The boy's chubby arms had escaped from the confine of the blanket, his fingers furling and unfurling against his tiny hands, like a starfish, Heinrich thought with a smile. He let out a small mewl, a note of protest as his head turned in the direction of the warmth of his father's arms, his eyes blinking open, squinting in the light. "Perfect," Heinrich murmured, cradling him closer, his finger stroking against his minuscule hand, his smile widening as his son gripped it tightly.

Perfect, he thought again, just as his brothers hand been, just as Manfred had been. His smile faded slightly, they would never know one another. One day, perhaps he would be able to tell Peter but this little boy would never know his family, one side of it entirely lost to him, almost as lost as Manfred was. He shook his head with a heavy sigh, it might feel like that in the future, but he would have to cling to the knowledge that this son was well and safe, just not in his arms, perhaps not even in his presence but he would be loved and well cared for. Felicity would see to that.

The door creaked open and he raised his head to see the Dorr's housekeeper step into the room, her shoulders relaxing and a small sigh of relief escaped her lips at the sight of the baby. "I didn't know where you had went...Sir," she told him, edging closer to them. "I should take him back."

The words that she should never have given him away in the first place – not to him, at least- hung in the air. Straightening, Heinrich pulled the blanket close around his son again, his eyes memorising every feature, every nuance of expression that crossed his face as he got to his feet and passed him carefully into the anxious woman's arms. "Mrs Dorr is well?" He asked, unable to stop the note of concern that crept into his tone. If she was not, then he would not allow his son into the Senator's hands.

"Yes," she replied curtly. Her gaze ran over the infant, checking him over as though he might be contaminated from the time he had spent in his presence.

"He is fine," Heinrich growled out. "He is not about to start pledging his allegiance to the Third Reich if that is what you are concerned about, and I do not remember you being quite so concerned when you handed him to me."

She looked up at him in alarm as she registered the edge in his voice. Delphine, that was her name he remembered suddenly. Her brown eyes widening as she swallowed heavily, considering her words. "It was most foolish of me to leave him with anyone, and I intend to correct that mistake by returning him to his parents immediately."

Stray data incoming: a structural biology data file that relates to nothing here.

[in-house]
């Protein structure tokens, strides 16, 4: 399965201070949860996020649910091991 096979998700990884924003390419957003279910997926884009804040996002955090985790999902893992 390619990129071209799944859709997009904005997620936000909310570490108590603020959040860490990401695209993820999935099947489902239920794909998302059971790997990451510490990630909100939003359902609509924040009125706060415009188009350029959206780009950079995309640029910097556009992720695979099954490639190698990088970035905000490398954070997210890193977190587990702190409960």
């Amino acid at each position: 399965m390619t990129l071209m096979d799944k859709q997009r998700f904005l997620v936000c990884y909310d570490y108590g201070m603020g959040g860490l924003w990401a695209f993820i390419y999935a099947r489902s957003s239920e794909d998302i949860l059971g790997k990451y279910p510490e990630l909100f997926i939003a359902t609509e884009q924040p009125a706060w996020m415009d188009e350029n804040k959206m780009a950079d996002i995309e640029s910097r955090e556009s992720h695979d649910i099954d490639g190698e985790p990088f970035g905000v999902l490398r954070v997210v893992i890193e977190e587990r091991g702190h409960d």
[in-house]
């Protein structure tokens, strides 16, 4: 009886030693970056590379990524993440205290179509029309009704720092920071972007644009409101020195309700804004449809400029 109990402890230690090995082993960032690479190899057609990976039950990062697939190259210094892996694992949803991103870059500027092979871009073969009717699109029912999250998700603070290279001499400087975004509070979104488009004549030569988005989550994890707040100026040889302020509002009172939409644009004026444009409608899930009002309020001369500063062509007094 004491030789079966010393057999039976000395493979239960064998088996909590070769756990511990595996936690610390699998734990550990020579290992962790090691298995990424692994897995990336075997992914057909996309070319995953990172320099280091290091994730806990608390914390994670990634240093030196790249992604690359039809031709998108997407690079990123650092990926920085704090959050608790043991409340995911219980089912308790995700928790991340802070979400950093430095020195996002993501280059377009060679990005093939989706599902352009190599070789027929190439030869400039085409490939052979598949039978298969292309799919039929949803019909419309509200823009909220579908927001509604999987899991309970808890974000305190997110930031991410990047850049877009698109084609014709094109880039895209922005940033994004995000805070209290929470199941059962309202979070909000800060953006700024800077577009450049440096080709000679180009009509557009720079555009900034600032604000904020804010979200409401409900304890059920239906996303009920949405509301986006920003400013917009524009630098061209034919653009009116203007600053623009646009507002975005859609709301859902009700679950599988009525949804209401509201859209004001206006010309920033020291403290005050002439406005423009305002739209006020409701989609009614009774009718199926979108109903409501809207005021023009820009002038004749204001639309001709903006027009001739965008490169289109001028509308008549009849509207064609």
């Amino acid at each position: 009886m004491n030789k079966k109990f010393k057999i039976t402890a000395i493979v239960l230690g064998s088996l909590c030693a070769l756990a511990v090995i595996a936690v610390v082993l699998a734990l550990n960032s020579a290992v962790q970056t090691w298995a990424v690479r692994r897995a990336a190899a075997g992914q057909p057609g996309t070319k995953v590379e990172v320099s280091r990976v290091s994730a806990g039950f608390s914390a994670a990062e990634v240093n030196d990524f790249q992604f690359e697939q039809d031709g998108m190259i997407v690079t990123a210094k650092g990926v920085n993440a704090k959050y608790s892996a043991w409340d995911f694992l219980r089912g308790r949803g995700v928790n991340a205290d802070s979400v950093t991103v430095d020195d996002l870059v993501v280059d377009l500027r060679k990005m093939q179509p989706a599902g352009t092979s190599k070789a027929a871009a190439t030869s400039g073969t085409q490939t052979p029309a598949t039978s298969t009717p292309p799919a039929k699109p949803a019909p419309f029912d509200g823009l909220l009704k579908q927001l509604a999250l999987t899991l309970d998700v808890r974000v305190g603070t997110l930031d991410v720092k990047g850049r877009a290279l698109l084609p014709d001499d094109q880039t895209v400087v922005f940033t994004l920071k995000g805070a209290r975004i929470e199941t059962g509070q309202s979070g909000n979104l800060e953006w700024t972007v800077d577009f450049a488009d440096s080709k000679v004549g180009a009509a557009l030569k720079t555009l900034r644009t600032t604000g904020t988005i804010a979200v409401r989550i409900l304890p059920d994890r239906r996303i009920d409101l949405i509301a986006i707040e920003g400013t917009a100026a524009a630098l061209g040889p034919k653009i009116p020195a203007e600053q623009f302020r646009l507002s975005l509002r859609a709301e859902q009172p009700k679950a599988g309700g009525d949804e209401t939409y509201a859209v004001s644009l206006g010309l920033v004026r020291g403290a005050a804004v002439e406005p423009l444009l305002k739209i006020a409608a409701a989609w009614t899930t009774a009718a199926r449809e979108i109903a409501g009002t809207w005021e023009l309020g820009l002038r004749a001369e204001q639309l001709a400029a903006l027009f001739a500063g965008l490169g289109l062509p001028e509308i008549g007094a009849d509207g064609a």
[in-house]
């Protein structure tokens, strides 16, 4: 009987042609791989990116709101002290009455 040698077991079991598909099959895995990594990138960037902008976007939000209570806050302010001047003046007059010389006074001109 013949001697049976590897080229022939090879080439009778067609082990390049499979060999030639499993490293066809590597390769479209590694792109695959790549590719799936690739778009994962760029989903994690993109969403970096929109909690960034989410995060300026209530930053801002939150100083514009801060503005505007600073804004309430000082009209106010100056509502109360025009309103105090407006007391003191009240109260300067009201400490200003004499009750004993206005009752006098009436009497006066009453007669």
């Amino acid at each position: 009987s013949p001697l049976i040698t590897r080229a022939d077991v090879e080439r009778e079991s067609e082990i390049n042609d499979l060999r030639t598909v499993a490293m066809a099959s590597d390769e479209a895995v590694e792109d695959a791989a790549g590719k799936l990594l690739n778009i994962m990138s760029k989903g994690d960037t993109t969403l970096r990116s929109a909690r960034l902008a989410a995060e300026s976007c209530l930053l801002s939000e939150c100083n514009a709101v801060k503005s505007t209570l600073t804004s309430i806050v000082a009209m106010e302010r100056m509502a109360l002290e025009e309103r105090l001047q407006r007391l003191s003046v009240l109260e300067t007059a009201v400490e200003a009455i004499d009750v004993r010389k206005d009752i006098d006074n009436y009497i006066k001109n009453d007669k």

The words that he was with his father sat on Heinrich's tongue and he had forced himself to hold them back. Felicity would be anxious to have their son returned to her arms and he would not deny her that. Nonetheless his lips thinned as he gave a curt nod, waving his hand towards the door. Delphine scurried away and he was left in the empty nursery with empty arms.

Felicity settled back against her pillows, smiling as she watched James coo over her daughter, their daughter she corrected herself quickly. His face was alight with joy, he looked years younger as he stared down at her. "She is perfect," he murmured in wonder.

"She is." Shifting her position slightly, Felicity pursed her lips and gave a small frown. "Where is her brother?" She asked suddenly, craning her neck so she could look around the room.

James' smile faltered at that. "I gave him to Delphine," he recalled. "I needed air, I couldn't think when I thought you were unwell...that I was losing you."

"But, she was in here." Felicity's voice rose slightly as she jerked forward. "So where is he?"

She made to get out the bed and James moved to stop her. "Mrs Dorr," Dr Helman tutted disapprovingly, "You must stay where you are. I am sure that your son is just fine."

"Well then where is he?" She hissed as she continued to press forward, only pausing when the bedroom door opened and Delphine entered with a carefully wrapped, whimpering bundle in her arms. Sagging back, Felicity breathed out, "Oh thank God." She held out her arms, taking him carefully as her eyes greedily drank in his every feature. Her own features were glowing as she looked back at her husband. "They're both prefect."